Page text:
At the same time when deformation of the resilient sealing ring occurs, the substantially resilient sealing lip 5 is deformed, also for the purpose of sealing. As the closure 1 is screwed onto the neck 2, the outer surface 2″ of the latter, which is undeformable, causes deformation of the lip 3, which opens upwards, in such a way that its upper surface touches the inner surface of the second portion 13, and its back surface touches the outer surface 2″ of the neck. In this way, the deformed lip 5 applies onto the outer surface 2″ of the neck 2 a force perpendicular to it, which results from its tendency to return to its original position, and provides the third sealing between both surfaces. It should be further noted that the deformation of the lip 5 is not permanent either, that is to say, when the closure 1 is unscrewed from the container neck 2, it returns to its rest position and is deformed once more when the closure 1 is screwed onto the neck 2 again.
The three sealings described above enable the closure 1 of the present invention to be capable of bearing a high internal pressure, without leakages, which often occur in the case of containers for packing carbonated beverages such as soft drinks, which has a dramatic increase in internal pressure when they are abruptly shaken and/or when they are subjected to a higher temperature. These situations that frequently occur together during transportation, which, as a rule, is carried out on open trucks, which expose the bottles to the sunshine.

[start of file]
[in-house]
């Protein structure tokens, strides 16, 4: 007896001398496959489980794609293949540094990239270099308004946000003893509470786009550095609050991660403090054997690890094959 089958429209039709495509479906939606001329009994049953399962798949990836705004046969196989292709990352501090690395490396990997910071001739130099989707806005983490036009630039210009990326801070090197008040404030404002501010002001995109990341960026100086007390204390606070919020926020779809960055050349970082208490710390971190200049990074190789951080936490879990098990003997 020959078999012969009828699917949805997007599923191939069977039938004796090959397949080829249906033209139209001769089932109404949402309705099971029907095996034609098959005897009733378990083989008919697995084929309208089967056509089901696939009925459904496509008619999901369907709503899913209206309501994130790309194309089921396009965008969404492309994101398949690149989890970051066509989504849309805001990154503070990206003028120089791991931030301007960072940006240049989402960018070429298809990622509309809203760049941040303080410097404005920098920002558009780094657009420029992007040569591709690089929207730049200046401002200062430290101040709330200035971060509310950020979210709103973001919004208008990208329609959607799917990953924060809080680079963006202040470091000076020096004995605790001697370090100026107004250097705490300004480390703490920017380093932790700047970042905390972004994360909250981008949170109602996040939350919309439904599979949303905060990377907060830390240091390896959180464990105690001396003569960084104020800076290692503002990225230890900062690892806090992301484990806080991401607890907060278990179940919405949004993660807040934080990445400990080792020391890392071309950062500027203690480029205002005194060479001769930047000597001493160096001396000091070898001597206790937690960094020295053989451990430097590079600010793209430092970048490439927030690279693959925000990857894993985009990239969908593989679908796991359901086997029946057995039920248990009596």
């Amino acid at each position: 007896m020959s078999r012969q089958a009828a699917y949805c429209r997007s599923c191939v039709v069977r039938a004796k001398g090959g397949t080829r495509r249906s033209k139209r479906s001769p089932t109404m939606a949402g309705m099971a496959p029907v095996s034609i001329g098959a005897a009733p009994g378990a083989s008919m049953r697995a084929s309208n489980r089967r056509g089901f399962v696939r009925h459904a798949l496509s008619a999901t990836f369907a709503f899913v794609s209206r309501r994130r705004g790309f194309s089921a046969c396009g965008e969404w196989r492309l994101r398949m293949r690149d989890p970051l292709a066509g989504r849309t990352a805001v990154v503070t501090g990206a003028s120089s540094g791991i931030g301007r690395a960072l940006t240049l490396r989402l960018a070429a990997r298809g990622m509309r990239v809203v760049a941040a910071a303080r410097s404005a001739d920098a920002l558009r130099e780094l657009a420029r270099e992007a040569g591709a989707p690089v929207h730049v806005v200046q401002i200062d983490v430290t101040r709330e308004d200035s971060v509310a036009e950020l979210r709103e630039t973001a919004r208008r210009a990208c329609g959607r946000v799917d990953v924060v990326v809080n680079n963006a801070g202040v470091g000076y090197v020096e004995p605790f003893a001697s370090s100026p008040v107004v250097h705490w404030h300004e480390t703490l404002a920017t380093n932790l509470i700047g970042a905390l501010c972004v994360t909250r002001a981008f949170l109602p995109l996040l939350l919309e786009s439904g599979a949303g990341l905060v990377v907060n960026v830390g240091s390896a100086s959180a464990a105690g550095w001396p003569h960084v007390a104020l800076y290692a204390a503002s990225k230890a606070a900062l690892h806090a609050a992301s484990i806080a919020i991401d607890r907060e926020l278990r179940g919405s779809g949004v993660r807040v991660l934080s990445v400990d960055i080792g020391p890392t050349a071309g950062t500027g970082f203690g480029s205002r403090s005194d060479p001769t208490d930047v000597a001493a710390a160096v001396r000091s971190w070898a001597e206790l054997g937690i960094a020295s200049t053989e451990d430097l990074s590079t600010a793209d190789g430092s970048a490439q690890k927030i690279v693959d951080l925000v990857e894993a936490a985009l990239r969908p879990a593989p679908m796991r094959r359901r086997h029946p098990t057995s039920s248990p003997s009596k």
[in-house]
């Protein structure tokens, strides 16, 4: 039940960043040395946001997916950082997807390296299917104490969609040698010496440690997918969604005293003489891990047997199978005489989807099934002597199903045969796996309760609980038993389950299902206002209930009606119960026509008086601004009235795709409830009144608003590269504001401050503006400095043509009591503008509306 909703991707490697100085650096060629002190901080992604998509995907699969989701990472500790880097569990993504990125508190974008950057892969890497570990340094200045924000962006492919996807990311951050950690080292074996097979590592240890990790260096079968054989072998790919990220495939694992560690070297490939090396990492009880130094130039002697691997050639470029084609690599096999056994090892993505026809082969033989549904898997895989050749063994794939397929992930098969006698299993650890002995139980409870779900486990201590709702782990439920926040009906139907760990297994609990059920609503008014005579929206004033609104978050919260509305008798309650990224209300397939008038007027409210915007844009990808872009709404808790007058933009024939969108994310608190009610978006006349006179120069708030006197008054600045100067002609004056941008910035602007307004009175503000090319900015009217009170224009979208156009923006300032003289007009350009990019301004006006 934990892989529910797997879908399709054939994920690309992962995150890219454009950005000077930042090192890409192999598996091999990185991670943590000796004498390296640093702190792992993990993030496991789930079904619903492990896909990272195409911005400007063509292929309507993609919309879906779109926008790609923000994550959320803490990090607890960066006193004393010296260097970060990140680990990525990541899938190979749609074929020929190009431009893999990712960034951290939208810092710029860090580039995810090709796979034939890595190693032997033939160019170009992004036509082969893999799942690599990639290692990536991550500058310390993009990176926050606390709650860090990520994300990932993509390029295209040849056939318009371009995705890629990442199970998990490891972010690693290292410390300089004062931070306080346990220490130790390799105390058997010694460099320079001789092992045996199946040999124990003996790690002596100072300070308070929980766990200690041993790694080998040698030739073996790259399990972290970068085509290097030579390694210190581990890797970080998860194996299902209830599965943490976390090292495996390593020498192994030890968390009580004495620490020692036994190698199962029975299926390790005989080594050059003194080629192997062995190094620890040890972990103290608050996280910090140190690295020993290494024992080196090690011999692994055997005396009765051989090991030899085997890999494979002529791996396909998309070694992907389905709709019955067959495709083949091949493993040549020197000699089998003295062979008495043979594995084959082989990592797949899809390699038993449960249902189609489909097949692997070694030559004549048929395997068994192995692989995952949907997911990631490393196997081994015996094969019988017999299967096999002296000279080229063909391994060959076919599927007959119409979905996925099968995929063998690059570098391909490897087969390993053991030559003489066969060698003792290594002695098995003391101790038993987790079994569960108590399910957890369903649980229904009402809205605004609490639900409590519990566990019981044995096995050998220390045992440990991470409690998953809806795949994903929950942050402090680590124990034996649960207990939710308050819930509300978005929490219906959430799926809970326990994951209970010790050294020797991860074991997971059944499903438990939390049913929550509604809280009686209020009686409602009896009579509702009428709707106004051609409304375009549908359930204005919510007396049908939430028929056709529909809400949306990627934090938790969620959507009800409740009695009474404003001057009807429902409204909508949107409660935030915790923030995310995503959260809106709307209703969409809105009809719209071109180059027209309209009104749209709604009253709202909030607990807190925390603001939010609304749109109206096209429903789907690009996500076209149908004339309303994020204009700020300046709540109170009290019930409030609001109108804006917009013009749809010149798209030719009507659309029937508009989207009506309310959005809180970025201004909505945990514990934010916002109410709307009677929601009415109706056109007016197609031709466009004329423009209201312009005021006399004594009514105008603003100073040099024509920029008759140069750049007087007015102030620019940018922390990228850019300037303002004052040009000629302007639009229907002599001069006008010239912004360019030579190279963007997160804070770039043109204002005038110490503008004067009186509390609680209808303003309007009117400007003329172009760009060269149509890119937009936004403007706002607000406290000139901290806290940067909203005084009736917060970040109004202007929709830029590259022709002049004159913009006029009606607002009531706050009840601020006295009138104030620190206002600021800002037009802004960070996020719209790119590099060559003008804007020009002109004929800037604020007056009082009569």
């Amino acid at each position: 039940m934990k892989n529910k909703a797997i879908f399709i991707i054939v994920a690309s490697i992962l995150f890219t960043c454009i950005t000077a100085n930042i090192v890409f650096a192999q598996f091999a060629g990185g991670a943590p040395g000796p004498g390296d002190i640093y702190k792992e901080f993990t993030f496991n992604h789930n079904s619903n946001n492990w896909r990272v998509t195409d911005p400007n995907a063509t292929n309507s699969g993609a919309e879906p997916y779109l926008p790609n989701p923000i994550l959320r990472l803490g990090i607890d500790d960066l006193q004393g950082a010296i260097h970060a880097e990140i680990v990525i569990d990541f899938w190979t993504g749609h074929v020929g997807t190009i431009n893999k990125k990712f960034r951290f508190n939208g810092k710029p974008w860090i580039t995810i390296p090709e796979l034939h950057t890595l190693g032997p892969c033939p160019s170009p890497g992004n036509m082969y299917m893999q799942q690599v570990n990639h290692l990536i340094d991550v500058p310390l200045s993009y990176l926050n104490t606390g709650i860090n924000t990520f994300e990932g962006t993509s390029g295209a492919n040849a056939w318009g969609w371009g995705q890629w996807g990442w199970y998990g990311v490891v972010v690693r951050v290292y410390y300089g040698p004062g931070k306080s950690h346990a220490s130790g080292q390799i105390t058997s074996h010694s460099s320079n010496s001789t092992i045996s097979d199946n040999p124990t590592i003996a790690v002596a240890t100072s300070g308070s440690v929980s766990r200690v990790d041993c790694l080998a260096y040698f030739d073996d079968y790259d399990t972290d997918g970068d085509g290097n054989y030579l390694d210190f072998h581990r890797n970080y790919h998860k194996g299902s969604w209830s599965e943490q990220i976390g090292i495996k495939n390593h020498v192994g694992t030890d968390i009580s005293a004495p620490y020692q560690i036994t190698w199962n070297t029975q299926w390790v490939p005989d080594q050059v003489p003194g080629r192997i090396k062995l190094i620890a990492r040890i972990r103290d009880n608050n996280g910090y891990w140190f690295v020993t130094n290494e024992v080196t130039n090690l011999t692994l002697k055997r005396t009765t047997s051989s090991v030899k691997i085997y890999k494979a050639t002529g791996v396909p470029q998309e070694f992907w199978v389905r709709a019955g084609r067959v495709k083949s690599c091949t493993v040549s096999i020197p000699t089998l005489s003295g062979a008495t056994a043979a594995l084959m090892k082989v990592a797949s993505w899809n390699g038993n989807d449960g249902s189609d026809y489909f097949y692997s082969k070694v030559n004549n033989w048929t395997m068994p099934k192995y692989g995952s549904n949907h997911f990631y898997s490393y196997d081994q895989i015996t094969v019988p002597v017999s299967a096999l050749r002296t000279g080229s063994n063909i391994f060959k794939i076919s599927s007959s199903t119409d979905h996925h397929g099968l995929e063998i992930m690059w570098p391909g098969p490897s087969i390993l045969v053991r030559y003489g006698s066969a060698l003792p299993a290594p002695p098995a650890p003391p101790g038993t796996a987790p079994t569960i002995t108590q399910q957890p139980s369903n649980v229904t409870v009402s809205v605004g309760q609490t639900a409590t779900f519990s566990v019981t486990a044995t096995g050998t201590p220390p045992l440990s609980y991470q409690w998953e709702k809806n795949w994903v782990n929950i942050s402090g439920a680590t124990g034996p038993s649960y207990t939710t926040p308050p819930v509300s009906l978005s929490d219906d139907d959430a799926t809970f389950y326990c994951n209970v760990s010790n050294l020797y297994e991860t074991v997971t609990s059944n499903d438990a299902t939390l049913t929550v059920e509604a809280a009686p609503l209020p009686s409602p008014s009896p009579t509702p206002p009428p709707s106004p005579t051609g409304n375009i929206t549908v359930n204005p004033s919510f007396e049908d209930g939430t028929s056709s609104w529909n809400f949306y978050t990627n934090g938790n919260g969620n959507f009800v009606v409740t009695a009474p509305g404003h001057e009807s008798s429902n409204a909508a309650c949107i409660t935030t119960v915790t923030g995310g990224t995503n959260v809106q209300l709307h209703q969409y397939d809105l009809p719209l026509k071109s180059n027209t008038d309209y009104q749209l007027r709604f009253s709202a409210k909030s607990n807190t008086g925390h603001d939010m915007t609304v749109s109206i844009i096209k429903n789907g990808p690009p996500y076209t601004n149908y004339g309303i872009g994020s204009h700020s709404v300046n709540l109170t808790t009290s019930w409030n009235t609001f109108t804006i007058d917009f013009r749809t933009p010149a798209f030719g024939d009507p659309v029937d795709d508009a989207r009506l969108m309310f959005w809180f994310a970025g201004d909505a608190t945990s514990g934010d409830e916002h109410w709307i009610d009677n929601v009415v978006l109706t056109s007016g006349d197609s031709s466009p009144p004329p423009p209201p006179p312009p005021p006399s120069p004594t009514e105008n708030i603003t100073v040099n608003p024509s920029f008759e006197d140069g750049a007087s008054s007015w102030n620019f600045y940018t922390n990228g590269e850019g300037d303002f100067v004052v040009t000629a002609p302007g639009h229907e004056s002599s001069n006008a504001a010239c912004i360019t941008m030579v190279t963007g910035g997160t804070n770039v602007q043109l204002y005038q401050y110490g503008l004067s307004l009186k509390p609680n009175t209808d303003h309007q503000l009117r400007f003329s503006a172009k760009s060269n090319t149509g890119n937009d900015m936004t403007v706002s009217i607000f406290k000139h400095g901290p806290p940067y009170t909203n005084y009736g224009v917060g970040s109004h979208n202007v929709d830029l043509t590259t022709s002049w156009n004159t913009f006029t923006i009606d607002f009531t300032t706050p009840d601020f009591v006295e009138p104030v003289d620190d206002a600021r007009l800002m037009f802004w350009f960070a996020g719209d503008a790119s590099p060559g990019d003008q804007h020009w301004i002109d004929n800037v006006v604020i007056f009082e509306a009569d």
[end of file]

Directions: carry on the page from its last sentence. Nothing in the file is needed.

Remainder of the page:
In the case of the closures of the prior art, as already mentioned, due to the excessive internal pressure that occurs in determined situations, the respective upper parts may exhibit a convex bulging outwards, which, although it does not lead to a leakage of gas or liquid product, may lead to suspicions of the consumers with regard to the quality or state of the product contained in the container/bottle.
The closure 1 of the present invention has an improvement in comparison with the closures of the prior art with respect to this problem, since its constructive geometry favors the balance of tensions resulting from the internal pressure, and so it exhibits little bulging, even in situations considered critical in terms of internal pressures.